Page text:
Beef prices soar | High beef prices and consumers’ demand for value are putting beef sales on the back burner
LETHBRIGE — Brent Chaffee hopes the tumultuous times experienced during his tenure are over as he hands over the reins of the Alberta Cattle Feeders Association to a new administration.
An increasing number of feedlots in North America have called it quits in recent years because of elusive profits.
“There have been enough years with marginal returns that people tend to get out when there is not enough money in it,” Chaffee said in an interview at the association’s annual meeting in Lethbridge Jan. 22.
Page Stuart of Highland Feeders at Vermilion replaced him as chair of the association after two years on the job.
Canfax reports that Alberta feeds 70 percent of the country’s cattle. The number of feedlots with a capacity of 1,000 head or more has dropped to 164 in 2012 from 172 in 2011 and 186 in 2010. About a dozen lots have a capacity of 20,000 head or more.
Feedlots in Alberta and Saskatchewan had 990,330 cattle on feed in January, down from slightly more than one million in December.
“I hope the industry is done contracting,” Chaffee said.
“Consolidation is not a bad thing if you get the right players involved moving the industry forward.”
Record prices are being paid for all classes of cattle, yet few producers are interested in expanding.
U.S. fat cattle cash prices recently soared to a record $150 per hundredweight, but at some point consumers will not pay more for beef, agricultural economist Bill Mies of Texas A & M University told the International Livestock Congress in Denver, Colorado, Jan. 14.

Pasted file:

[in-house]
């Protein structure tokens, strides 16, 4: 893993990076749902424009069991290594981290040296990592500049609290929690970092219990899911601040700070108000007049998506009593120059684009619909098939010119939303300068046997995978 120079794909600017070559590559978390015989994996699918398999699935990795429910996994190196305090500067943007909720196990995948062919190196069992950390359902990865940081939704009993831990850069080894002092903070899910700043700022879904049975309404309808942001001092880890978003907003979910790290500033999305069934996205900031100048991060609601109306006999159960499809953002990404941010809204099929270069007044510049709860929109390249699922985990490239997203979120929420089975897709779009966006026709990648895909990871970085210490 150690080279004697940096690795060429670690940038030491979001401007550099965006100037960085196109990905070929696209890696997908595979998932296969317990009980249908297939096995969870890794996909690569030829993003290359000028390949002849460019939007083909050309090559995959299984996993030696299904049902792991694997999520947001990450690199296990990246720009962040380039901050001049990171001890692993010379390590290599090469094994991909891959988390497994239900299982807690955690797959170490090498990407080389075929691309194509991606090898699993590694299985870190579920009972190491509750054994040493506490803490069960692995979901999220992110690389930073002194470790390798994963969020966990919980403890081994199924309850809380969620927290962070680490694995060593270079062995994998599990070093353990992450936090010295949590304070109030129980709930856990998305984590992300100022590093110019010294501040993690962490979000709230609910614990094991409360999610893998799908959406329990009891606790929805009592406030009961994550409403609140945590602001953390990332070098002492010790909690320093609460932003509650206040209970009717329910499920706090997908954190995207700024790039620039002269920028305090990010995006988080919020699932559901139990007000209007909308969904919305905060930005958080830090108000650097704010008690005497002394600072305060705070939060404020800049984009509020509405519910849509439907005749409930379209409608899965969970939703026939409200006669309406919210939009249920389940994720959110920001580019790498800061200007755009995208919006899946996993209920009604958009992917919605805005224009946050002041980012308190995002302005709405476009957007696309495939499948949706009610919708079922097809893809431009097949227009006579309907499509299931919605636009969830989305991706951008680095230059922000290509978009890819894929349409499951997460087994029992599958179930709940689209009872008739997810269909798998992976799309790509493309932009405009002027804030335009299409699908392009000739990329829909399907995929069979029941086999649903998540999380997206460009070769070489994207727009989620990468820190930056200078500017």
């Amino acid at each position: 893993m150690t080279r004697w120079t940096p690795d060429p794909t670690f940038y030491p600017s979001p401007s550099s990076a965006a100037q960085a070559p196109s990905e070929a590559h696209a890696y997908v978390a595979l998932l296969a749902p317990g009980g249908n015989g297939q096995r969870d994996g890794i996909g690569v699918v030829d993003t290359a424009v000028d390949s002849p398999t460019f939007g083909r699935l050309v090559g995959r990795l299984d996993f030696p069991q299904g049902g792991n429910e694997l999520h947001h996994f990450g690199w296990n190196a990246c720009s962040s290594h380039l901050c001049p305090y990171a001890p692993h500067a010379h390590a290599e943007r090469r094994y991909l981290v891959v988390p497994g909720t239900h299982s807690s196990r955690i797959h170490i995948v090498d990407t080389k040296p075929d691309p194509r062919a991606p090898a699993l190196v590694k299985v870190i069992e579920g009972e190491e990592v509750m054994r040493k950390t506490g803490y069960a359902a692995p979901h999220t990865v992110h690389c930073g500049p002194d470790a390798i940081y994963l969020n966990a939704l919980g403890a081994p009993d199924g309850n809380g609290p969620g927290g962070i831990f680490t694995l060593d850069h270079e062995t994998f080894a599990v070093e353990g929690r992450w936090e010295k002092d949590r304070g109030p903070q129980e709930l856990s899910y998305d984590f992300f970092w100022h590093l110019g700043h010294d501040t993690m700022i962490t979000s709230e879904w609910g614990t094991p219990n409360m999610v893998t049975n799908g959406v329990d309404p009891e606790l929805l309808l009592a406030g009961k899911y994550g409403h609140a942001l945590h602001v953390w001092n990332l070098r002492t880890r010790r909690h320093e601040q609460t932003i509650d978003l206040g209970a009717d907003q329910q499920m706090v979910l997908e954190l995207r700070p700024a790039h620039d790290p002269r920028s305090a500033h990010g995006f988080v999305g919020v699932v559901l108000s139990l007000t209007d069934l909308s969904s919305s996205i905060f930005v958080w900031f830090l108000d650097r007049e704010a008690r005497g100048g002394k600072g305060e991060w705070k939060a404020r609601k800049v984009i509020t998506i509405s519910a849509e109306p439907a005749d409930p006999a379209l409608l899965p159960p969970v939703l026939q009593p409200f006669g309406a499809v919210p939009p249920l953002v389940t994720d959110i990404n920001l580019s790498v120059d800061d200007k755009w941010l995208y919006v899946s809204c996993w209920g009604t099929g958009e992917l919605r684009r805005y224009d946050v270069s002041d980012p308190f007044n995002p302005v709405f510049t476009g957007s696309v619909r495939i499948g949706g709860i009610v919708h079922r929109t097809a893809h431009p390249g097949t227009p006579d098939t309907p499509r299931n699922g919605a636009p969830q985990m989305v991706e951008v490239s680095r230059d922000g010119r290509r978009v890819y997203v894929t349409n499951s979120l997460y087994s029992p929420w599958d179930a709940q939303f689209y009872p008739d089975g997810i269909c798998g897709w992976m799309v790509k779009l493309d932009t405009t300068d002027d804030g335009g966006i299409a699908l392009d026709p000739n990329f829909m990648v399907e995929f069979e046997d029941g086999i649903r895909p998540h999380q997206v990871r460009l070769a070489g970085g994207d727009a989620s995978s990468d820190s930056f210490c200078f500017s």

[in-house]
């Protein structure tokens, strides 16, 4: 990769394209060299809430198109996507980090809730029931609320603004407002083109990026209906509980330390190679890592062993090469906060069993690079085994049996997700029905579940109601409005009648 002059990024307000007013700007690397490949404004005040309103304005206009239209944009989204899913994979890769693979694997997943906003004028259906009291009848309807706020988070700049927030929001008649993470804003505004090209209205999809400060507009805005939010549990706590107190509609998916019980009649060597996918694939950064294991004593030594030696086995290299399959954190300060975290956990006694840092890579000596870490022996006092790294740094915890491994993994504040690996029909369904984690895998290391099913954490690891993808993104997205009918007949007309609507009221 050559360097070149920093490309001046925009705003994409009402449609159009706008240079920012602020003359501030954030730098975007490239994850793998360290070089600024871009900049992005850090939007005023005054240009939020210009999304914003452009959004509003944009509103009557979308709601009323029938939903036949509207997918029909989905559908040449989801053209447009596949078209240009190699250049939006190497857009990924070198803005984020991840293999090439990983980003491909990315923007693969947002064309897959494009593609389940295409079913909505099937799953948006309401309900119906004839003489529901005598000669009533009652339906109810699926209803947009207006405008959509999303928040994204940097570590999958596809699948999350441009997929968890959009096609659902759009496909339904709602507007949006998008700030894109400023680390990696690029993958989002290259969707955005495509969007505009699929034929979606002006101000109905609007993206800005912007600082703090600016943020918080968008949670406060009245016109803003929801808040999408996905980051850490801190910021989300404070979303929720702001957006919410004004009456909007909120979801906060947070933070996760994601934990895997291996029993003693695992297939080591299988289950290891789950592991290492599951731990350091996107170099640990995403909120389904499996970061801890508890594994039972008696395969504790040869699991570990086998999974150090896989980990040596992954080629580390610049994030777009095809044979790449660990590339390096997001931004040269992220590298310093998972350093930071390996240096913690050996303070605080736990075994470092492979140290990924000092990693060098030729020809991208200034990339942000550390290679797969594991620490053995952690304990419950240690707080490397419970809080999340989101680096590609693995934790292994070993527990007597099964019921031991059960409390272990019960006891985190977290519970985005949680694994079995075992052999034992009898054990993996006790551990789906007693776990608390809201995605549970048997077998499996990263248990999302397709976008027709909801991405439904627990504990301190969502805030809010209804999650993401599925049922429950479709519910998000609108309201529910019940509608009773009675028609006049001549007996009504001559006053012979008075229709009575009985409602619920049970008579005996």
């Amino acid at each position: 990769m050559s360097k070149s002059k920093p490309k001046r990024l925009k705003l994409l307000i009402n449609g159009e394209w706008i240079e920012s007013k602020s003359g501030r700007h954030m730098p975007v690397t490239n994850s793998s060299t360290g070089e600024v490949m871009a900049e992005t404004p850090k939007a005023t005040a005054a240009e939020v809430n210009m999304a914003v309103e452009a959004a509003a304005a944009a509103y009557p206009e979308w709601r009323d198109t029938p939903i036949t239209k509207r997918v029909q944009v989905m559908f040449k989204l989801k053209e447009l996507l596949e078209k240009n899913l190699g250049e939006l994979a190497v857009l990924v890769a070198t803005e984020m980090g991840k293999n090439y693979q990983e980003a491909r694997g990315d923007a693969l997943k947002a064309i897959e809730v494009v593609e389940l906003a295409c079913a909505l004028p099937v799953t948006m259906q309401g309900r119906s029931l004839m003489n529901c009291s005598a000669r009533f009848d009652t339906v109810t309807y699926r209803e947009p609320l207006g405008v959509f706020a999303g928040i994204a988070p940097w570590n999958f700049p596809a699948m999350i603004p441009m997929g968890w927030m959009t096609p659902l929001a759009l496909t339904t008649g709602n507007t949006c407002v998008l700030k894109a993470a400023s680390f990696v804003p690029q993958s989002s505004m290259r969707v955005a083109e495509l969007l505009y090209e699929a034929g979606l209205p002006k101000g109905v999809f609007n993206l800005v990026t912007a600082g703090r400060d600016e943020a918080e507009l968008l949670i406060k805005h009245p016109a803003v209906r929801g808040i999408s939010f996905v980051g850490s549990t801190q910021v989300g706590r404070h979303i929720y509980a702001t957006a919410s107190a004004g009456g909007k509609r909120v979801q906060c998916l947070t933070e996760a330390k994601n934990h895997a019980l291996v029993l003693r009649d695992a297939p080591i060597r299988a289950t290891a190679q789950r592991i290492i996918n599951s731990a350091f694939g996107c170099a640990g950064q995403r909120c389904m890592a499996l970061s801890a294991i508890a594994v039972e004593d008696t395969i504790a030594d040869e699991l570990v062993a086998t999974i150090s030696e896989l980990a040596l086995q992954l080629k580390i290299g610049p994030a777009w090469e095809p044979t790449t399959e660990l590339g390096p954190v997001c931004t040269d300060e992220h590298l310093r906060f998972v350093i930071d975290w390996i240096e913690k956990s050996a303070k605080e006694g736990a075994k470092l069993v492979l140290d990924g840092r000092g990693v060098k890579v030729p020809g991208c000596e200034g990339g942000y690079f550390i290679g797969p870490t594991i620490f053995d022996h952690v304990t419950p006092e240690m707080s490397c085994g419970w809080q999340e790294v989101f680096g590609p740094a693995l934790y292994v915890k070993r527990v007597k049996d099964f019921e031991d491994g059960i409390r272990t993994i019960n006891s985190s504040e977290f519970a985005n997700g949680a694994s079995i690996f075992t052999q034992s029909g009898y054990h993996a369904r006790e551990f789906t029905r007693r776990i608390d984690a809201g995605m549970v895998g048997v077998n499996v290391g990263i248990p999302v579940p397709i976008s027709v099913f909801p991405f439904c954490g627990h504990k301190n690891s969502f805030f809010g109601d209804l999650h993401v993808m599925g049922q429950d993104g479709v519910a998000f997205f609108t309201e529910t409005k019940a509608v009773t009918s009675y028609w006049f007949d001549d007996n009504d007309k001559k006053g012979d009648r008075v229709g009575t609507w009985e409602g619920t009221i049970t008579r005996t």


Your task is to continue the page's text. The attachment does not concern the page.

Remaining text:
He said a chuck roast sells for $3.25 per pound at Sam’s Club, a U.S. members-only supermarket owned by Walmart , while pork loin is much cheaper at $2.16.
“That chuck roast better eat like the best chuck roast you have ever eaten in your life or the next trip into Sam’s will be a pork loin going out the front door,” he said.
Robin Murphy, the meat buyer for HEB, a 300 store grocery chain in Texas, knows consumers are discerning and looking for variety, whether it is organic, antibiotic free, Certified Angus Beef or some other branded product. However, he also knows consumers have limited budgets.
The company’s consumer tracking has found that a lower income family is willing to pay $5 for a package of meat while a middle income family may pay $10 to $15.
As well, consumers are just as likely to buy ground beef as they are fancier meat cuts.
“A steak on the grill is not as prevalent as it used to be,” Murphy said.
These societal changes are contributing to the stagnation of the cattle cycle, she added.